• Cosmetic seconds, items that are functionally sound but have a slight blemish, can be great deals. Usually the blemish is insignificant, but be sure to check before you buy.
  • Highpoint, N.C., is the wholesale furniture capital of the United States. Research manufacturer names, models, style numbers, color descriptions and material specifications for furniture pieces that you like. Then, during Highpoint’s semiannual after-market sales, purchase clearance items and floor samples.
  • If it sounds too good to be true, it probably is. Web sites that offer to give you instant access to wholesale inventories are highly suspect.
So I was minding my own business driving down the highway and my uncle Vito’s dispatcher calls and tells me that we’ve just bought four semi-trailers at a wholesale liquidators auction — surplus grocery items in 3 of them, the fourth is full of FCOJ – Frozen Concentrate Orange Juice and the auction house has certification the refrigeration has never been turned off. What am I supposed to do with about 50,000 gallons of stiff orange juice!  So I call my cousin Vinny and we go check out the trailers.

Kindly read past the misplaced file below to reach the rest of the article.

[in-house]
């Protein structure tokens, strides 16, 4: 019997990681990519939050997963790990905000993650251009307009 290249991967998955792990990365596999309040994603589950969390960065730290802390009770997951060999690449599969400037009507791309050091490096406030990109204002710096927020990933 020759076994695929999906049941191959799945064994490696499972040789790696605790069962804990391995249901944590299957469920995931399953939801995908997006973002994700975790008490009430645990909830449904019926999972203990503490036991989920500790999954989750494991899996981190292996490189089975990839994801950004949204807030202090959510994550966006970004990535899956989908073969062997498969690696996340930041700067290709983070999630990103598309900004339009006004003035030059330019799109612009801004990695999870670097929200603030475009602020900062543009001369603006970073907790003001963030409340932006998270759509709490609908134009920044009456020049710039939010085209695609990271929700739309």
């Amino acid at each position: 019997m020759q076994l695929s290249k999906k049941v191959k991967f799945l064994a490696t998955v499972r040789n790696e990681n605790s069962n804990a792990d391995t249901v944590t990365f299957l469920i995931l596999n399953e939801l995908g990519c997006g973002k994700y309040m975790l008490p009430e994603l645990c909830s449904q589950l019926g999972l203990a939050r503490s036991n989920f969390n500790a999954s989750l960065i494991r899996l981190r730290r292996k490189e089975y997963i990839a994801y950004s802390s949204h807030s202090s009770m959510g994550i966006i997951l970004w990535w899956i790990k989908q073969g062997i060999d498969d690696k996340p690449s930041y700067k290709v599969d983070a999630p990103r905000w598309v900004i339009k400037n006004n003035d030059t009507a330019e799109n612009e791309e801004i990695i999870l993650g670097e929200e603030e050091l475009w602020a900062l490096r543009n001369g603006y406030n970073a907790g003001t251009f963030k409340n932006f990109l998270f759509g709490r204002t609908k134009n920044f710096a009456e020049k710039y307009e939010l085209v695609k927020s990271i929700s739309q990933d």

Turns out the three trailers with grocery items have surplus snack stuff,  like about 2,000 cases of bagged pretzels in one trailer, along with 40 pallets full of cases of big jars of pickled eggs, all nicely boxed and ready to go. We found what looks like 20 pallets of cases of beef jerky, and behind them was about the same amount of bagged healthy snacks like trail-mix and the like. We found enough Beer Nuts to feed a small army in the very front of the last trailer.  Oh yeah, and two pallets of toothpaste, too! The good news is that we only have one pallet with about 30 small boxes w/24 in each of toothbrushes!  And of course, in the last one was indeed a whole bunch of containers with FCOJ.  Where, oh where, are we gonna get rid of all this stuff?